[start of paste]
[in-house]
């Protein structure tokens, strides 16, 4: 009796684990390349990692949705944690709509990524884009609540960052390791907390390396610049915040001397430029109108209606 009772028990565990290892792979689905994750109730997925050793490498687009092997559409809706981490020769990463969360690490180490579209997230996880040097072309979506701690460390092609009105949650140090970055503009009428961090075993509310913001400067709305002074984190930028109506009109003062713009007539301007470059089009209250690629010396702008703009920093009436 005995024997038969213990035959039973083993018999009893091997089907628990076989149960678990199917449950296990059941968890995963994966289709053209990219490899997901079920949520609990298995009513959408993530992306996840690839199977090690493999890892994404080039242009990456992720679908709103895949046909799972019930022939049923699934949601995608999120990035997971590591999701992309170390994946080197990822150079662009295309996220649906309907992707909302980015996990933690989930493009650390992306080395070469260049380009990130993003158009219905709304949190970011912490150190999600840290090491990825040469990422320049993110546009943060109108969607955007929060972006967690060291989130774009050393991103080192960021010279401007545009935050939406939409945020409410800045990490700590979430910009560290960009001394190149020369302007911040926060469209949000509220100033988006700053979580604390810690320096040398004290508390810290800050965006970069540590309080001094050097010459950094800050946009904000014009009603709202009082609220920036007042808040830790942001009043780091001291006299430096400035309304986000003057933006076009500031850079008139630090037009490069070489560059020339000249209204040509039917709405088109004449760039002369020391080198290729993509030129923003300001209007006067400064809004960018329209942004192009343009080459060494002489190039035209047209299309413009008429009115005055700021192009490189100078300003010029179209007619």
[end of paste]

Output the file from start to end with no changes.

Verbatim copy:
[in-house]
């Protein structure tokens, strides 16, 4: 009796684990390349990692949705944690709509990524884009609540960052390791907390390396610049915040001397430029109108209606 009772028990565990290892792979689905994750109730997925050793490498687009092997559409809706981490020769990463969360690490180490579209997230996880040097072309979506701690460390092609009105949650140090970055503009009428961090075993509310913001400067709305002074984190930028109506009109003062713009007539301007470059089009209250690629010396702008703009920093009436 005995024997038969213990035959039973083993018999009893091997089907628990076989149960678990199917449950296990059941968890995963994966289709053209990219490899997901079920949520609990298995009513959408993530992306996840690839199977090690493999890892994404080039242009990456992720679908709103895949046909799972019930022939049923699934949601995608999120990035997971590591999701992309170390994946080197990822150079662009295309996220649906309907992707909302980015996990933690989930493009650390992306080395070469260049380009990130993003158009219905709304949190970011912490150190999600840290090491990825040469990422320049993110546009943060109108969607955007929060972006967690060291989130774009050393991103080192960021010279401007545009935050939406939409945020409410800045990490700590979430910009560290960009001394190149020369302007911040926060469209949000509220100033988006700053979580604390810690320096040398004290508390810290800050965006970069540590309080001094050097010459950094800050946009904000014009009603709202009082609220920036007042808040830790942001009043780091001291006299430096400035309304986000003057933006076009500031850079008139630090037009490069070489560059020339000249209204040509039917709405088109004449760039002369020391080198290729993509030129923003300001209007006067400064809004960018329209942004192009343009080459060494002489190039035209047209299309413009008429009115005055700021192009490189100078300003010029179209007619």